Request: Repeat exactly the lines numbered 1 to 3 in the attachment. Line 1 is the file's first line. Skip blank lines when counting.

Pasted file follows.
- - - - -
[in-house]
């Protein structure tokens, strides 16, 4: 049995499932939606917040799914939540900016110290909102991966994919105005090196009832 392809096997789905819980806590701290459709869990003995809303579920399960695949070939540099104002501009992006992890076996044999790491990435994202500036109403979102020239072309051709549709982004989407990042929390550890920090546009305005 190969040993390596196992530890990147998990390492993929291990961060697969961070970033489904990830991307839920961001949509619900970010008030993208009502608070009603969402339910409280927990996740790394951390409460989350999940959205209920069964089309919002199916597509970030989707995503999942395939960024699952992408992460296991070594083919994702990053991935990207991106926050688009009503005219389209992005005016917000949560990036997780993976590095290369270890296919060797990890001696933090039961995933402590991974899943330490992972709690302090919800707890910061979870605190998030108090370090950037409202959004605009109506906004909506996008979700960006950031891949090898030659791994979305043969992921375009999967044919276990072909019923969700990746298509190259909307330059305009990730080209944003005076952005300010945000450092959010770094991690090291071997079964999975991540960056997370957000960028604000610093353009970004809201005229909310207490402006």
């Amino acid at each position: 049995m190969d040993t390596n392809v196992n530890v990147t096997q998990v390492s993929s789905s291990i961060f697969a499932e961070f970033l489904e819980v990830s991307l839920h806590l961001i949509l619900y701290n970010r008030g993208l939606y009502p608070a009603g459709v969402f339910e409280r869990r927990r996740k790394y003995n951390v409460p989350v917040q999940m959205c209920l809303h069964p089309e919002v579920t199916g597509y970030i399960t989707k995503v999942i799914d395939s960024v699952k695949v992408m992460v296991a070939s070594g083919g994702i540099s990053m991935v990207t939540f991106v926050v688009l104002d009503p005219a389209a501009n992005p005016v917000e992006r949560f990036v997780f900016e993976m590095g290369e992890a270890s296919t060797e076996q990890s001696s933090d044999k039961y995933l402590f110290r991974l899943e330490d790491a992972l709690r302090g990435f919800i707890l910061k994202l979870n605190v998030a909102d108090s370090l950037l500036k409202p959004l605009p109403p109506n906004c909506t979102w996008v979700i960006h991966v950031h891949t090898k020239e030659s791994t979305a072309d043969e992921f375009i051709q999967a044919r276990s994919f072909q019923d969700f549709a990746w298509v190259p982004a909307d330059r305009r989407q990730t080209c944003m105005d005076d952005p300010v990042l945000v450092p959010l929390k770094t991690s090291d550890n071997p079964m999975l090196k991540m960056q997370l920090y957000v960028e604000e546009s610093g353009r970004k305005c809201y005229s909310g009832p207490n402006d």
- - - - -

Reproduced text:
[in-house]
């Protein structure tokens, strides 16, 4: 049995499932939606917040799914939540900016110290909102991966994919105005090196009832 392809096997789905819980806590701290459709869990003995809303579920399960695949070939540099104002501009992006992890076996044999790491990435994202500036109403979102020239072309051709549709982004989407990042929390550890920090546009305005 190969040993390596196992530890990147998990390492993929291990961060697969961070970033489904990830991307839920961001949509619900970010008030993208009502608070009603969402339910409280927990996740790394951390409460989350999940959205209920069964089309919002199916597509970030989707995503999942395939960024699952992408992460296991070594083919994702990053991935990207991106926050688009009503005219389209992005005016917000949560990036997780993976590095290369270890296919060797990890001696933090039961995933402590991974899943330490992972709690302090919800707890910061979870605190998030108090370090950037409202959004605009109506906004909506996008979700960006950031891949090898030659791994979305043969992921375009999967044919276990072909019923969700990746298509190259909307330059305009990730080209944003005076952005300010945000450092959010770094991690090291071997079964999975991540960056997370957000960028604000610093353009970004809201005229909310207490402006």
């Amino acid at each position: 049995m190969d040993t390596n392809v196992n530890v990147t096997q998990v390492s993929s789905s291990i961060f697969a499932e961070f970033l489904e819980v990830s991307l839920h806590l961001i949509l619900y701290n970010r008030g993208l939606y009502p608070a009603g459709v969402f339910e409280r869990r927990r996740k790394y003995n951390v409460p989350v917040q999940m959205c209920l809303h069964p089309e919002v579920t199916g597509y970030i399960t989707k995503v999942i799914d395939s960024v699952k695949v992408m992460v296991a070939s070594g083919g994702i540099s990053m991935v990207t939540f991106v926050v688009l104002d009503p005219a389209a501009n992005p005016v917000e992006r949560f990036v997780f900016e993976m590095g290369e992890a270890s296919t060797e076996q990890s001696s933090d044999k039961y995933l402590f110290r991974l899943e330490d790491a992972l709690r302090g990435f919800i707890l910061k994202l979870n605190v998030a909102d108090s370090l950037l500036k409202p959004l605009p109403p109506n906004c909506t979102w996008v979700i960006h991966v950031h891949t090898k020239e030659s791994t979305a072309d043969e992921f375009i051709q999967a044919r276990s994919f072909q019923d969700f549709a990746w298509v190259p982004a909307d330059r305009r989407q990730t080209c944003m105005d005076d952005p300010v990042l945000v450092p959010l929390k770094t991690s090291d550890n071997p079964m999975l090196k991540m960056q997370l920090y957000v960028e604000e546009s610093g353009r970004k305005c809201y005229s909310g009832p207490n402006d």